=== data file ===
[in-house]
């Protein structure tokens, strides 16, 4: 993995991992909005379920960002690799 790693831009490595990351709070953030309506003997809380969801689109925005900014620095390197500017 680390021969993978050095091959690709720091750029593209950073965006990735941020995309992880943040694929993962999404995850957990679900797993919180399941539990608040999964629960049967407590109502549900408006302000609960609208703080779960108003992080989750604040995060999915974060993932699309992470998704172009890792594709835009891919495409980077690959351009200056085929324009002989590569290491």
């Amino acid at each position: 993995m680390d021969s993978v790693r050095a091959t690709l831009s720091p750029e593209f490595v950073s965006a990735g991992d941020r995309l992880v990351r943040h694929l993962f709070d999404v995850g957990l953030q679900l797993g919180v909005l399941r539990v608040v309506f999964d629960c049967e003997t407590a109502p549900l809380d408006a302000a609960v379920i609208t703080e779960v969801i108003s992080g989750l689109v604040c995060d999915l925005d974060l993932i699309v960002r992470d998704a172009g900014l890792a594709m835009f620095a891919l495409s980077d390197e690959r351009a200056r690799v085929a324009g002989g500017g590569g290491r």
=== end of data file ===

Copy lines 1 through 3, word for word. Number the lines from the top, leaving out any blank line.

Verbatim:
[in-house]
């Protein structure tokens, strides 16, 4: 993995991992909005379920960002690799 790693831009490595990351709070953030309506003997809380969801689109925005900014620095390197500017 680390021969993978050095091959690709720091750029593209950073965006990735941020995309992880943040694929993962999404995850957990679900797993919180399941539990608040999964629960049967407590109502549900408006302000609960609208703080779960108003992080989750604040995060999915974060993932699309992470998704172009890792594709835009891919495409980077690959351009200056085929324009002989590569290491």
């Amino acid at each position: 993995m680390d021969s993978v790693r050095a091959t690709l831009s720091p750029e593209f490595v950073s965006a990735g991992d941020r995309l992880v990351r943040h694929l993962f709070d999404v995850g957990l953030q679900l797993g919180v909005l399941r539990v608040v309506f999964d629960c049967e003997t407590a109502p549900l809380d408006a302000a609960v379920i609208t703080e779960v969801i108003s992080g989750l689109v604040c995060d999915l925005d974060l993932i699309v960002r992470d998704a172009g900014l890792a594709m835009f620095a891919l495409s980077d390197e690959r351009a200056r690799v085929a324009g002989g500017g590569g290491r």